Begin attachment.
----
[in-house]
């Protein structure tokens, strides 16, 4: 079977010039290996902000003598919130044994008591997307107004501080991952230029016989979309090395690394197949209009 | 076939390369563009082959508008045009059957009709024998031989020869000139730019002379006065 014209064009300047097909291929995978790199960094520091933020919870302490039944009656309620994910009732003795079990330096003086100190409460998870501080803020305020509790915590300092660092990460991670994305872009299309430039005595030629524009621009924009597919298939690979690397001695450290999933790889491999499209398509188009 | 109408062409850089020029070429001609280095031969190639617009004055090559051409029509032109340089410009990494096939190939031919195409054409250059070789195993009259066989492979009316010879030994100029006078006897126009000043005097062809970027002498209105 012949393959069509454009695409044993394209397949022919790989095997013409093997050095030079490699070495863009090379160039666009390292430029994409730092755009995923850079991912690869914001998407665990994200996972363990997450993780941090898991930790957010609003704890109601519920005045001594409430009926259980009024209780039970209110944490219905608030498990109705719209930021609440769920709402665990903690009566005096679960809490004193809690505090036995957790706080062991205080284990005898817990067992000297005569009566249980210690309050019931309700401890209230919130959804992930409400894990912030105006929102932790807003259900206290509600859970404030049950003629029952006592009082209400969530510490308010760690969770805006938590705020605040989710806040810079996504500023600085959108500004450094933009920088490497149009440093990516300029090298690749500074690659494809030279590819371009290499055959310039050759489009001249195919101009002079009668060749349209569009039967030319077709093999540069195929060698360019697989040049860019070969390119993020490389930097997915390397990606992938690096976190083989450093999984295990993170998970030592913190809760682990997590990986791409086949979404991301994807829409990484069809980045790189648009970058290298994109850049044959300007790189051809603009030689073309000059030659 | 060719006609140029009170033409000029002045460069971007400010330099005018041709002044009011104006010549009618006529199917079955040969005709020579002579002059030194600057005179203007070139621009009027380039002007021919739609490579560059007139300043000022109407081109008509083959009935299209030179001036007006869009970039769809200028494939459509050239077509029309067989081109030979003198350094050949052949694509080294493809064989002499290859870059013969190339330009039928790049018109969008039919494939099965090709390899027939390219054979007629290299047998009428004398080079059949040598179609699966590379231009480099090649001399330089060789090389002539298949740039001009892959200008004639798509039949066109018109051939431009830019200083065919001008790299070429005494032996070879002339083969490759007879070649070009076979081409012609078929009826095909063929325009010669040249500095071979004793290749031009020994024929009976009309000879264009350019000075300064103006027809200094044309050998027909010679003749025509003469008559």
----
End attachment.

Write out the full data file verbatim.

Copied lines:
[in-house]
């Protein structure tokens, strides 16, 4: 079977010039290996902000003598919130044994008591997307107004501080991952230029016989979309090395690394197949209009 | 076939390369563009082959508008045009059957009709024998031989020869000139730019002379006065 014209064009300047097909291929995978790199960094520091933020919870302490039944009656309620994910009732003795079990330096003086100190409460998870501080803020305020509790915590300092660092990460991670994305872009299309430039005595030629524009621009924009597919298939690979690397001695450290999933790889491999499209398509188009 | 109408062409850089020029070429001609280095031969190639617009004055090559051409029509032109340089410009990494096939190939031919195409054409250059070789195993009259066989492979009316010879030994100029006078006897126009000043005097062809970027002498209105 012949393959069509454009695409044993394209397949022919790989095997013409093997050095030079490699070495863009090379160039666009390292430029994409730092755009995923850079991912690869914001998407665990994200996972363990997450993780941090898991930790957010609003704890109601519920005045001594409430009926259980009024209780039970209110944490219905608030498990109705719209930021609440769920709402665990903690009566005096679960809490004193809690505090036995957790706080062991205080284990005898817990067992000297005569009566249980210690309050019931309700401890209230919130959804992930409400894990912030105006929102932790807003259900206290509600859970404030049950003629029952006592009082209400969530510490308010760690969770805006938590705020605040989710806040810079996504500023600085959108500004450094933009920088490497149009440093990516300029090298690749500074690659494809030279590819371009290499055959310039050759489009001249195919101009002079009668060749349209569009039967030319077709093999540069195929060698360019697989040049860019070969390119993020490389930097997915390397990606992938690096976190083989450093999984295990993170998970030592913190809760682990997590990986791409086949979404991301994807829409990484069809980045790189648009970058290298994109850049044959300007790189051809603009030689073309000059030659 | 060719006609140029009170033409000029002045460069971007400010330099005018041709002044009011104006010549009618006529199917079955040969005709020579002579002059030194600057005179203007070139621009009027380039002007021919739609490579560059007139300043000022109407081109008509083959009935299209030179001036007006869009970039769809200028494939459509050239077509029309067989081109030979003198350094050949052949694509080294493809064989002499290859870059013969190339330009039928790049018109969008039919494939099965090709390899027939390219054979007629290299047998009428004398080079059949040598179609699966590379231009480099090649001399330089060789090389002539298949740039001009892959200008004639798509039949066109018109051939431009830019200083065919001008790299070429005494032996070879002339083969490759007879070649070009076979081409012609078929009826095909063929325009010669040249500095071979004793290749031009020994024929009976009309000879264009350019000075300064103006027809200094044309050998027909010679003749025509003469008559």